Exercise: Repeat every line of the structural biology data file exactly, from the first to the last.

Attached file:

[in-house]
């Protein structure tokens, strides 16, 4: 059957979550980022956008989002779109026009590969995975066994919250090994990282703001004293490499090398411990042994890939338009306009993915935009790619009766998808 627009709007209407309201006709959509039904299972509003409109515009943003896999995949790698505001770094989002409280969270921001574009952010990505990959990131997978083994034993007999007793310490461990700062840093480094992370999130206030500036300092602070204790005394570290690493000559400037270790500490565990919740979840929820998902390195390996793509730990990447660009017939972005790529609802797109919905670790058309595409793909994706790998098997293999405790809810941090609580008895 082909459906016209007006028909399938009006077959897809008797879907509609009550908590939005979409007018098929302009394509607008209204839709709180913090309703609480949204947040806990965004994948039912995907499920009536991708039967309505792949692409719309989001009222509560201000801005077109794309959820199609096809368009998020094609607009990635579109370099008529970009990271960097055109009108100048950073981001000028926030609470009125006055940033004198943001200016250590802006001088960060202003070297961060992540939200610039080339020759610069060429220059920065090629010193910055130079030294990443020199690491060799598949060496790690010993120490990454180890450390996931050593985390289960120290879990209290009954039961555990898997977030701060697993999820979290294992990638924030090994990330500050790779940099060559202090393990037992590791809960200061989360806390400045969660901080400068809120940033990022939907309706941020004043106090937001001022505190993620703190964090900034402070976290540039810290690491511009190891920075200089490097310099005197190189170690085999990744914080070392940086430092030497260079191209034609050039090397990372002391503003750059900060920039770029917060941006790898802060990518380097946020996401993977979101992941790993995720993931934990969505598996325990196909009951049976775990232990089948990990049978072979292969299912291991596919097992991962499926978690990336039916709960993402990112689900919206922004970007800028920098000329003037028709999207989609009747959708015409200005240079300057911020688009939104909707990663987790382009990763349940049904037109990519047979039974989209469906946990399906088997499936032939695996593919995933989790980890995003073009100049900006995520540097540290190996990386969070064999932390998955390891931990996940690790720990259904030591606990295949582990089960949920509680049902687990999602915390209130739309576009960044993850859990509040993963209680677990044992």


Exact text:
[in-house]
């Protein structure tokens, strides 16, 4: 059957979550980022956008989002779109026009590969995975066994919250090994990282703001004293490499090398411990042994890939338009306009993915935009790619009766998808 627009709007209407309201006709959509039904299972509003409109515009943003896999995949790698505001770094989002409280969270921001574009952010990505990959990131997978083994034993007999007793310490461990700062840093480094992370999130206030500036300092602070204790005394570290690493000559400037270790500490565990919740979840929820998902390195390996793509730990990447660009017939972005790529609802797109919905670790058309595409793909994706790998098997293999405790809810941090609580008895 082909459906016209007006028909399938009006077959897809008797879907509609009550908590939005979409007018098929302009394509607008209204839709709180913090309703609480949204947040806990965004994948039912995907499920009536991708039967309505792949692409719309989001009222509560201000801005077109794309959820199609096809368009998020094609607009990635579109370099008529970009990271960097055109009108100048950073981001000028926030609470009125006055940033004198943001200016250590802006001088960060202003070297961060992540939200610039080339020759610069060429220059920065090629010193910055130079030294990443020199690491060799598949060496790690010993120490990454180890450390996931050593985390289960120290879990209290009954039961555990898997977030701060697993999820979290294992990638924030090994990330500050790779940099060559202090393990037992590791809960200061989360806390400045969660901080400068809120940033990022939907309706941020004043106090937001001022505190993620703190964090900034402070976290540039810290690491511009190891920075200089490097310099005197190189170690085999990744914080070392940086430092030497260079191209034609050039090397990372002391503003750059900060920039770029917060941006790898802060990518380097946020996401993977979101992941790993995720993931934990969505598996325990196909009951049976775990232990089948990990049978072979292969299912291991596919097992991962499926978690990336039916709960993402990112689900919206922004970007800028920098000329003037028709999207989609009747959708015409200005240079300057911020688009939104909707990663987790382009990763349940049904037109990519047979039974989209469906946990399906088997499936032939695996593919995933989790980890995003073009100049900006995520540097540290190996990386969070064999932390998955390891931990996940690790720990259904030591606990295949582990089960949920509680049902687990999602915390209130739309576009960044993850859990509040993963209680677990044992």